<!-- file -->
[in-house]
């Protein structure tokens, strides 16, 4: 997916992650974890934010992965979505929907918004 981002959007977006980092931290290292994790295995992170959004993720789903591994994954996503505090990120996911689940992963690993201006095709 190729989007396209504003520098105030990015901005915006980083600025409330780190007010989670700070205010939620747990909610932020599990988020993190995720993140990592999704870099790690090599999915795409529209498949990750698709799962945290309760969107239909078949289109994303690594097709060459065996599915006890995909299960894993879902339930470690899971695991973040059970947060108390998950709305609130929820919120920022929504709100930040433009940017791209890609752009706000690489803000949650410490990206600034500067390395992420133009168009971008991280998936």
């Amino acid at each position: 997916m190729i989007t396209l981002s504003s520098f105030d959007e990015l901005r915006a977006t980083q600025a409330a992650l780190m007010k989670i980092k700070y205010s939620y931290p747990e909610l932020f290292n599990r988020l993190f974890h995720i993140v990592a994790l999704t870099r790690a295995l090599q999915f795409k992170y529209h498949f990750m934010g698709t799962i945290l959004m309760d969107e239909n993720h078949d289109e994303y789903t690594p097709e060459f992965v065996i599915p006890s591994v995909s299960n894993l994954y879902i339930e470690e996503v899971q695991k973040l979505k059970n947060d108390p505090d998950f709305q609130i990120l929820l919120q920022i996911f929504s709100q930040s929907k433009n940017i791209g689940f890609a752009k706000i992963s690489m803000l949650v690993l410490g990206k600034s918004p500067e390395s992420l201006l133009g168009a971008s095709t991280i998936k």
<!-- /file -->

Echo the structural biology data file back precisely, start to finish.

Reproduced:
[in-house]
């Protein structure tokens, strides 16, 4: 997916992650974890934010992965979505929907918004 981002959007977006980092931290290292994790295995992170959004993720789903591994994954996503505090990120996911689940992963690993201006095709 190729989007396209504003520098105030990015901005915006980083600025409330780190007010989670700070205010939620747990909610932020599990988020993190995720993140990592999704870099790690090599999915795409529209498949990750698709799962945290309760969107239909078949289109994303690594097709060459065996599915006890995909299960894993879902339930470690899971695991973040059970947060108390998950709305609130929820919120920022929504709100930040433009940017791209890609752009706000690489803000949650410490990206600034500067390395992420133009168009971008991280998936």
């Amino acid at each position: 997916m190729i989007t396209l981002s504003s520098f105030d959007e990015l901005r915006a977006t980083q600025a409330a992650l780190m007010k989670i980092k700070y205010s939620y931290p747990e909610l932020f290292n599990r988020l993190f974890h995720i993140v990592a994790l999704t870099r790690a295995l090599q999915f795409k992170y529209h498949f990750m934010g698709t799962i945290l959004m309760d969107e239909n993720h078949d289109e994303y789903t690594p097709e060459f992965v065996i599915p006890s591994v995909s299960n894993l994954y879902i339930e470690e996503v899971q695991k973040l979505k059970n947060d108390p505090d998950f709305q609130i990120l929820l919120q920022i996911f929504s709100q930040s929907k433009n940017i791209g689940f890609a752009k706000i992963s690489m803000l949650v690993l410490g990206k600034s918004p500067e390395s992420l201006l133009g168009a971008s095709t991280i998936k």